Ignoring terms and flying cheap Save Mone yWith Avios

Ignoring terms and flying cheap BA_PHL_BCN_1099_30KAvios

This is still a good deal, but obviously its not in the same league of deal-worthiness as the opportunities found last week.

The Wrong Terms

Let’s look at each component of the deal and see why the printed words were wrong….

The Two Day Sale

The promotional email I had received on Thursday morning stated the following:

British Airways has announced a two-day all-inclusive Club World business class offer with fares starting at $2,015 (including all taxes, fees and carrier charges) from select U.S. destinations to London. Travelers looking to satisfy their European wanderlust can take advantage of the offer today and tomorrow, Friday, Oct. 16, for travel through Aug. 2016.

Notice that the deal specifically said that this was for flights to London?  On the website, they implied that this was specifically for flights to London with this: “London business class flights from $2015* round trip”

.Ignoring terms and flying cheap BA 2015 sale

Based on the email and the online ad I believed that prices would be $2015 and that flights must specifically be to London.  Neither of those assumptions proved to be true.  People found flights available for considerably less than $2015 (before stacking the AARP and Avios discounts), and many discounted flights were to other destinations in Europe besides London.

AARP’s $400 discount for British Airways transatlantic business class flights

AARP’s website specifically stated the following limitation for their British Airways discounts: valid for outbound travel November 1, 2014 – March 31, 2016.  As discussed earlier, that proved not to be true.  People were able to apply the discount to flights beginning far past March 31.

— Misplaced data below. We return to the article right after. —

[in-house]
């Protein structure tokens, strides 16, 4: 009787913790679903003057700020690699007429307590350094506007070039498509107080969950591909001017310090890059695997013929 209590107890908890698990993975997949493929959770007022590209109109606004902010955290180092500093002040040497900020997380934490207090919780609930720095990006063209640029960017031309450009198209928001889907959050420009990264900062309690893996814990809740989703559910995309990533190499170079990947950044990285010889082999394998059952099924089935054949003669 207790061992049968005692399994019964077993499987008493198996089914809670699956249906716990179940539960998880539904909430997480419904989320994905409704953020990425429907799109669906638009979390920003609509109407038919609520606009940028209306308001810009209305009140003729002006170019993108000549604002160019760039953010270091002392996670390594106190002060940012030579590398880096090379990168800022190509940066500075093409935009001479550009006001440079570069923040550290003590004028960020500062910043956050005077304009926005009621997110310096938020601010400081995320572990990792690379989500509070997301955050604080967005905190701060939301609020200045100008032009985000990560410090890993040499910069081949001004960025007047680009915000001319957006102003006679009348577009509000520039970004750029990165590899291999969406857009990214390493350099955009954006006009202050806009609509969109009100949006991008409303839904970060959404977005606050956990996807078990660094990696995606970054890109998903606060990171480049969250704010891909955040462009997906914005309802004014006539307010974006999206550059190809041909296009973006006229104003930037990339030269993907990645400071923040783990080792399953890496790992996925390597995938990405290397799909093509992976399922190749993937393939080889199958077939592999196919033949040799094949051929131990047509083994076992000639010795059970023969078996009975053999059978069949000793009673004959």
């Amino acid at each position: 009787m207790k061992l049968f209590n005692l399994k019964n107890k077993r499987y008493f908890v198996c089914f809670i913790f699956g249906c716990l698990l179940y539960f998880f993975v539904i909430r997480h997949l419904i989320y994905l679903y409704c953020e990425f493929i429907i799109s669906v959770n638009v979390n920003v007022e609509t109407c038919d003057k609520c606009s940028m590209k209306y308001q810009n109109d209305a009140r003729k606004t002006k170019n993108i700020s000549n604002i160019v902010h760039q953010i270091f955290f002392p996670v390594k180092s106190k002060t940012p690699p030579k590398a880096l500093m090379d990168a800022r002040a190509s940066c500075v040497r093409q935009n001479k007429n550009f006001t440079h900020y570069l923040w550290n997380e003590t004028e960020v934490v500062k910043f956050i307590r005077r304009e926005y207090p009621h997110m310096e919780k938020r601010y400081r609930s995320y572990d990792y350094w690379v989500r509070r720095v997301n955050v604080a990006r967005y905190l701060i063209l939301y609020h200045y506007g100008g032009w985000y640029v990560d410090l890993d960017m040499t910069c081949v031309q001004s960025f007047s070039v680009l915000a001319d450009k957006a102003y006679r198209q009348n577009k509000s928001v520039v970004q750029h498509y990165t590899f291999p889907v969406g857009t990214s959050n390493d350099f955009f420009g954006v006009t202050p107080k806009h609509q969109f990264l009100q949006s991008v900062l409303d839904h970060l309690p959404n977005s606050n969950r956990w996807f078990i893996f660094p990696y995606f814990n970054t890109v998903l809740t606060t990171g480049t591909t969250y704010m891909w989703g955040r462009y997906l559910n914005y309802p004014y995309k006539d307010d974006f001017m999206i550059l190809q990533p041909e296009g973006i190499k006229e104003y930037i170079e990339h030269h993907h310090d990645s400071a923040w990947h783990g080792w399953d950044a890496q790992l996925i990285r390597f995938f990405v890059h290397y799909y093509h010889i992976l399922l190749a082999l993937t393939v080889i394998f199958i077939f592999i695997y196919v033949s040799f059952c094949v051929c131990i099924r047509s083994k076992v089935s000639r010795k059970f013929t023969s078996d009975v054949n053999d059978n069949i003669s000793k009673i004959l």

Over the weekend they updated the terms which now state: “valid for outbound travel through March 31, 2017.”

British Airways’ Avios promotion

The British Airways website stated the following about the Avios promotion:

Save up to £500 on Club and First when you part pay with Avios

Until 19 October, British Airways will give you 2.5 times the normal value per Avios when you part pay with Avios on selected premium long haul return flights from London Heathrow and London City. You will be able to use part payment with Avios to save up to £500 per person in our Club World or our First cabins.

Notice that it specifically says that this deal was for flights “from London Heathrow and London City”.  Then there were these further details:

We are delighted to be able to offer these Avios part payment savings from both London Heathrow and City to the below selected destinations:
Abu Dhabi, Bahrain, Bangkok, Beijing, Bengaluru, Chengdu Shuangliu, Chicago, Dallas – Forth Worth, Delhi Indira Ghandi International, Dubai, Hong Kong, Houston, Hyderabad, JFK, Kuala Lumpur International, Las Vegas, Los Angeles, Mexico City, Montreal, Mumbai, Newark, Philadelphia International, San Francisco International, Seoul, Shanghai Pudong, Singapore Changi, Toronto, Vancouver, Washington.

The website clearly seemed to say that you must originate in London and fly to one of the cities listed above in order to pay in part with Avios at 2.5 times their normal value.

I thought I was clever when I realized that you could originate in one of the above cities and fly to London rather than originating in London.  However, it never occurred to me to check whether flying to other European destinations would work.  It turned out that they did!  As long as you booked a business class flight from one of the listed cities to Europe on British Airways or American Airlines operated flights, the discount worked! 

Bottom Line

When I write about deals involving gift cards and shopping portals and such, I often point out that the stated terms & conditions are not necessarily true in practice.  It’s important to remember that fact for other types of deals as well.  Last week, people tested out options that went outside of the stated terms of all three deals and many succeeded in stacking all three of them anyway!